As shown in FIG. 3, the first fluid-conducting passage segment 18a communicates with the ball 16 of the ball joint 8 and is attached to the end of the housing 10 that communicates with the ball joint 8, and is axially disposed within the housing 10. The second fluid-conducting passage segment 18b is attached to an end cap 24 of the housing 10, where the end cap 24 is detachably connectable to and communicates with the open end of the remaining portion of the housing. The first fluid-conducting passage 18a communicates at its outlet 22 and slideably connects with the second fluid-conducting passage 18b at its inlet 19 via their generally cylindrical members when the detachable end cap 24 is in assembled position. The end cap 24 can also be threadably detachable to the open end of the remaining portion of the housing 10 remote from the end connected to the ball 16 and forms therewith a generally fluid-tight receiving chamber 26.

The housing 10, has a generally conical shape and flares outwardly from the end connected to the ball 16 to where the end cap 24 is connected, is swivelably mounted about the ball joint 8, and is coaxially disposed about the ball 16 and the first fluid-conducting passage 18a and the second fluid-conducting passage 18b to define the generally fluid-tight receiving chamber 26. While this preferred embodiment shows a generally conical housing 10, those skilled in the art of shower head designs will understand that the housing 10 can be made of any number of shapes not limited to that disclosed in this preferred embodiment of the present invention.

The housing 10 is made of an acrylic-type material, but other suitable plastic or polymer material is appropriate. The housing 10 has at least one translucent portion 28 which allows for visibility of the receiving chamber 26.

The receiving chamber 26 is generally annular in shape and is the void in which a selective and interchangeable insert element 30 is disposed. The insert element 30 is disposed within the receiving chamber 26 so that in assembled position the insert element will be visible from the outside of the housing 10. While this preferred embodiment, as described, discloses a translucent portion, it is meant to equally include at least one transparent portion to visibly display the insert element 30.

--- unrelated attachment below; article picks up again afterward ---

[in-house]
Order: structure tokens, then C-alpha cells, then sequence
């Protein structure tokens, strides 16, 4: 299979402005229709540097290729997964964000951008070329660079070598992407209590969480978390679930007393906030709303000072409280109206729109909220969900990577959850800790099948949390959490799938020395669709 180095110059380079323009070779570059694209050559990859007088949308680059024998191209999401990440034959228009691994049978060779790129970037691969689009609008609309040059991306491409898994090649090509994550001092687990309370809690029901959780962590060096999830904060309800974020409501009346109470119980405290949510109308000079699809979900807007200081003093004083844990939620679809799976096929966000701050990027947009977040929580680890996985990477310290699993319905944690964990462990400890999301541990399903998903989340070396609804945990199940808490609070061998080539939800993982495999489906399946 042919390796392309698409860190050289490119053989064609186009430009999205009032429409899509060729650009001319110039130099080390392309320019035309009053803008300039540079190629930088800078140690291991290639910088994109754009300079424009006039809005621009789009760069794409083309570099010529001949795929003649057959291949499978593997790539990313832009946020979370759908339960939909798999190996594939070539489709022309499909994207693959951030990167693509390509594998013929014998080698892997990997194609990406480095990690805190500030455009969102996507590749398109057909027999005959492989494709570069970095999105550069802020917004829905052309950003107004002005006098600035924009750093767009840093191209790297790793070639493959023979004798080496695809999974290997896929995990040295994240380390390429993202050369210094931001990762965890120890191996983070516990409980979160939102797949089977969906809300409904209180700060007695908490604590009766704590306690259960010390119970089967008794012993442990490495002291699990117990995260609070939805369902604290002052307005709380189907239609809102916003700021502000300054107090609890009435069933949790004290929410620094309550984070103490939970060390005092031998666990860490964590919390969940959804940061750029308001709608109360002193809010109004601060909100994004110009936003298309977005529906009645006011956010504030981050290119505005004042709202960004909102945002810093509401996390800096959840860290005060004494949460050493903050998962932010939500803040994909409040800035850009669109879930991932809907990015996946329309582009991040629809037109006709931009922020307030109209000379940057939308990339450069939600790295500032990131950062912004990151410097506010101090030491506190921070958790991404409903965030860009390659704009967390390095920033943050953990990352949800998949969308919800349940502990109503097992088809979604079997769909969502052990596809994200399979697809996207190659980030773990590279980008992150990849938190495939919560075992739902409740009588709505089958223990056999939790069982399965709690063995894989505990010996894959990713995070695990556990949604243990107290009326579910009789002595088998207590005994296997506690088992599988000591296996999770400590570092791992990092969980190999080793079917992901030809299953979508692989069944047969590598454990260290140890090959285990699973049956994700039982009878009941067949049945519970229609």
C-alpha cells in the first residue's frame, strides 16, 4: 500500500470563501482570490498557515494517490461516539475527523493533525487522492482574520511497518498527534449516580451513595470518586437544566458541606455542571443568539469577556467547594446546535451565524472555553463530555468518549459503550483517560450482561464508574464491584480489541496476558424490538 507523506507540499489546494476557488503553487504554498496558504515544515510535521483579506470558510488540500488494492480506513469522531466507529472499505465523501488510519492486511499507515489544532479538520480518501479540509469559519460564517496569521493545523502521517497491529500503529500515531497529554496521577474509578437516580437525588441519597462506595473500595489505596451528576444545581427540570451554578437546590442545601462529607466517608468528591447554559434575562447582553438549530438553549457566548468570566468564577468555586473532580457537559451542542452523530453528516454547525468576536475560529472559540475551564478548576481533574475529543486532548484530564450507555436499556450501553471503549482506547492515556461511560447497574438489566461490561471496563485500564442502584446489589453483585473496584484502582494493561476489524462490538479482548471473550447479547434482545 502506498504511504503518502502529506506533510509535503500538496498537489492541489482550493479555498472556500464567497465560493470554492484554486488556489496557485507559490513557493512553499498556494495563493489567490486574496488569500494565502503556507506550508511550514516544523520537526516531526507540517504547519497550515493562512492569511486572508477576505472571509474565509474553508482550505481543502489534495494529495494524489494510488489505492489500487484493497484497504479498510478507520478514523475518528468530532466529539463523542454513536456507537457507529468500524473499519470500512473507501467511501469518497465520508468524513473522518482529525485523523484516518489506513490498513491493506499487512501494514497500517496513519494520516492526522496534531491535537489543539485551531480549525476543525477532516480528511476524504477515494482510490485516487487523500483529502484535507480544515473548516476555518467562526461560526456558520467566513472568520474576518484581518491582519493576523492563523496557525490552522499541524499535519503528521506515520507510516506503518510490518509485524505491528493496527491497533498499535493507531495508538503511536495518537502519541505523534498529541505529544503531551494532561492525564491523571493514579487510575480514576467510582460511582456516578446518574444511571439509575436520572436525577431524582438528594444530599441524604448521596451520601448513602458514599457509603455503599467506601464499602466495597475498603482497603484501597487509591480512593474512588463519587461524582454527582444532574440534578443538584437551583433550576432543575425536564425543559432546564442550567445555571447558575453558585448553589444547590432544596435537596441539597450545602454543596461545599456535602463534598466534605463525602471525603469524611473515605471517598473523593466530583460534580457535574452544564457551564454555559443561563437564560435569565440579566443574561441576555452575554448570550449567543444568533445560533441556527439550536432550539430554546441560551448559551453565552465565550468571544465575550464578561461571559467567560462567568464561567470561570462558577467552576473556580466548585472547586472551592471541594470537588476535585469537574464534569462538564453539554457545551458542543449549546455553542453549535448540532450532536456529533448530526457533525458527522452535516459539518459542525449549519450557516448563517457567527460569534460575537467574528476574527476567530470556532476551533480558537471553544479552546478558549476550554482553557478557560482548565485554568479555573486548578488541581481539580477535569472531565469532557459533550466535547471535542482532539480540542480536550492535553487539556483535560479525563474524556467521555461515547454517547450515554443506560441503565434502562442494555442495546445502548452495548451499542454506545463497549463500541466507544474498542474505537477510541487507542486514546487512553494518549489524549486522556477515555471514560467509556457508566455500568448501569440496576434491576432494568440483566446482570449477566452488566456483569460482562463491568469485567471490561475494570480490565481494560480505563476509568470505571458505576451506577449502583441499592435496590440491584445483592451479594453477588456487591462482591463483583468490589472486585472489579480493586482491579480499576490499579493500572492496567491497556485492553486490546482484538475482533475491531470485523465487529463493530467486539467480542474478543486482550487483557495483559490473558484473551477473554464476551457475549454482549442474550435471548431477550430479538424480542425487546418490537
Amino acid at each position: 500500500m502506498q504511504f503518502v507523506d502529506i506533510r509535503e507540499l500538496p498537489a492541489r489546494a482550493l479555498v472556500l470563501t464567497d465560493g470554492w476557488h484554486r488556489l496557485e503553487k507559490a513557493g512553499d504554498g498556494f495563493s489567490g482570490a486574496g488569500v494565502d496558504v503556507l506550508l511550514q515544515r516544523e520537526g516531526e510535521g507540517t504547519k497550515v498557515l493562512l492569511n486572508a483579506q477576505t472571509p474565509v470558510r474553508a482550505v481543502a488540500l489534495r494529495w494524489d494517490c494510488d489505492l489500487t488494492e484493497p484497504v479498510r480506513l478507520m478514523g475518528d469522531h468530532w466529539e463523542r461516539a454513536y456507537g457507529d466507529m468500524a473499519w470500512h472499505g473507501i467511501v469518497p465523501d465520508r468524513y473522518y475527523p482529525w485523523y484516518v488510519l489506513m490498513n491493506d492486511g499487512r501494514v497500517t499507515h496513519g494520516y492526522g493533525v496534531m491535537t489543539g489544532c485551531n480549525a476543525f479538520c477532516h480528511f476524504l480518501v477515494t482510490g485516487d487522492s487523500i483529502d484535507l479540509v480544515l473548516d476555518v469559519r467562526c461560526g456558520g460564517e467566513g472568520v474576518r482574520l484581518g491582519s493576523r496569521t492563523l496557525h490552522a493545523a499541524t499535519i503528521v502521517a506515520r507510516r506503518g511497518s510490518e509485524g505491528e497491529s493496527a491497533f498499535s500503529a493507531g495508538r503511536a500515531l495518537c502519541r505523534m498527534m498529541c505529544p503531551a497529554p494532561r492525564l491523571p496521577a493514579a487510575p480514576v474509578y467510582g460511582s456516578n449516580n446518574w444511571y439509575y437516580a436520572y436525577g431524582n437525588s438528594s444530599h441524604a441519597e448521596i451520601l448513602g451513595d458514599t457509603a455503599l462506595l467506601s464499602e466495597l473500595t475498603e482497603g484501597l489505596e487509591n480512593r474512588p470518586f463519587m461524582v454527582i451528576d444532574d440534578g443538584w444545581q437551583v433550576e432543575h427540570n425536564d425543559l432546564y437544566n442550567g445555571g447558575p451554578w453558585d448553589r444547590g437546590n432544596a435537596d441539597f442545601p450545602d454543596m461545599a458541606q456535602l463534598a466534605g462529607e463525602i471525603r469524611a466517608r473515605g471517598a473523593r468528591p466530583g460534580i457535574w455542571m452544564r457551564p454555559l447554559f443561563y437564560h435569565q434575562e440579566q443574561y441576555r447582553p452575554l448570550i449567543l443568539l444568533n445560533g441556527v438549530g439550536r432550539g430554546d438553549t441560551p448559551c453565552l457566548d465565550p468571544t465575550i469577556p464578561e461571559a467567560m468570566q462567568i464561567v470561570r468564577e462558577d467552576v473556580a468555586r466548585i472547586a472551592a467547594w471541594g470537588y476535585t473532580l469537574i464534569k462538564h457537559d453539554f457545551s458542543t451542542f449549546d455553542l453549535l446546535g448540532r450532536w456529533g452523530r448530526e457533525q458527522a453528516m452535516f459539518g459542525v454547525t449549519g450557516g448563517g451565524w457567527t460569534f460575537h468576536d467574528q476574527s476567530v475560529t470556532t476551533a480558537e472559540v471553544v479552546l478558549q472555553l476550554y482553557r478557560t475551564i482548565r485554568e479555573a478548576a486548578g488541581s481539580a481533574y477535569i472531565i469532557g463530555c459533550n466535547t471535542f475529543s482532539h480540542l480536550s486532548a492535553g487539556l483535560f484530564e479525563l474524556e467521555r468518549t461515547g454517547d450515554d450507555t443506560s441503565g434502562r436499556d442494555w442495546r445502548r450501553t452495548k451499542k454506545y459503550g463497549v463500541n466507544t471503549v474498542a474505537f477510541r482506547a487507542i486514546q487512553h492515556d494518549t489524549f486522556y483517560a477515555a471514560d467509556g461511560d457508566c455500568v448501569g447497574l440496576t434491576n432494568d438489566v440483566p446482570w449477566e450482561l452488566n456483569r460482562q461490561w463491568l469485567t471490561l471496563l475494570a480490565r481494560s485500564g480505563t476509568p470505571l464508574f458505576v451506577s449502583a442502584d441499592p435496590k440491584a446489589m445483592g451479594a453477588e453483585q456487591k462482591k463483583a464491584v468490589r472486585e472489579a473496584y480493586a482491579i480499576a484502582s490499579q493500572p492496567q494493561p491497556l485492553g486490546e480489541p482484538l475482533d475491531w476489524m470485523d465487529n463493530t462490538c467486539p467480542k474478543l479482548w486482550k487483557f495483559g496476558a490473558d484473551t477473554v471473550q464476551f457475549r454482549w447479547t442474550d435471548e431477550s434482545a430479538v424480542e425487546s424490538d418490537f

The housing 10 has several functions including protecting the selective and interchangeable insert element 30 from exposure to the ambient conditions in a shower stall or bathtub/shower combination unit when the decorative shower head SH is in operation.

The end cap 24 portion of the housing 10 is shaped so as to be detachably connected to the open end, translucent portion 28, of the housing. For this preferred embodiment, the end cap 24 is generally circular and sized to be threadably and detachably connected to the generally conical open end of the housing 10. The end cap 24 is made of the same or similar material as the remaining portion of the housing, i.e., an acrylic-type material or any other suitable material. The end cap 24 functions to form the generally fluid-type receiving chamber 26 and to disperse downstream fluid to the user.

The selective and interchangeable insert element 30 is generally shaped to fit in the receiving chamber 26. The insert element 30 can be made of any material selected by the user to decoratively coordinate with the remaining parts of the room where the decorative shower head is operated. The material includes, but is not limited to, wallpaper pieces, rug remnants or shavings, colored beads, pieces of tile, swatches of window dressing material such as curtains or drapes, or any other type of colored or printed patterned paper and/or material which serves to accentuate and coordinate the remaining decor of the surrounding area. The insert element 30 is assembled in the receiving chamber 26 to be visible while disposed within the housing 10 through the at least one translucent portion 28. The insert element 30 is inserted and assembled in the receiving chamber 26 by first detaching the end cap 24 portion of the housing 10 from the open end of the housing, inserting the insert element 30 so as to be visible from the outside of the housing in assembled position, and reattaching the threadably detachable end cap portion of the housing.

Once the operation of inserting the selective and interchangeable insert element 30 into the receiving chamber 26 has been completed, the receiving chamber 26 remains generally fluid-tight and thereby protects the insert element from fluid damage or complete destruction.

In another embodiment of the present invention, all of the elements mentioned above are the same except that the housing 10 is threadably detachable at the ball joint 8 end; the fluid-conducting passage 18 is one piece and is connected at the remote end of the housing 10; and the end cap 24 is moldably connected to the housing 10 and permanently sealed so as to form the generally fluid-tight receiving chamber 26. All shapes and material used are generally the same as those in the preferred embodiment and again not limited to those shapes and sizes.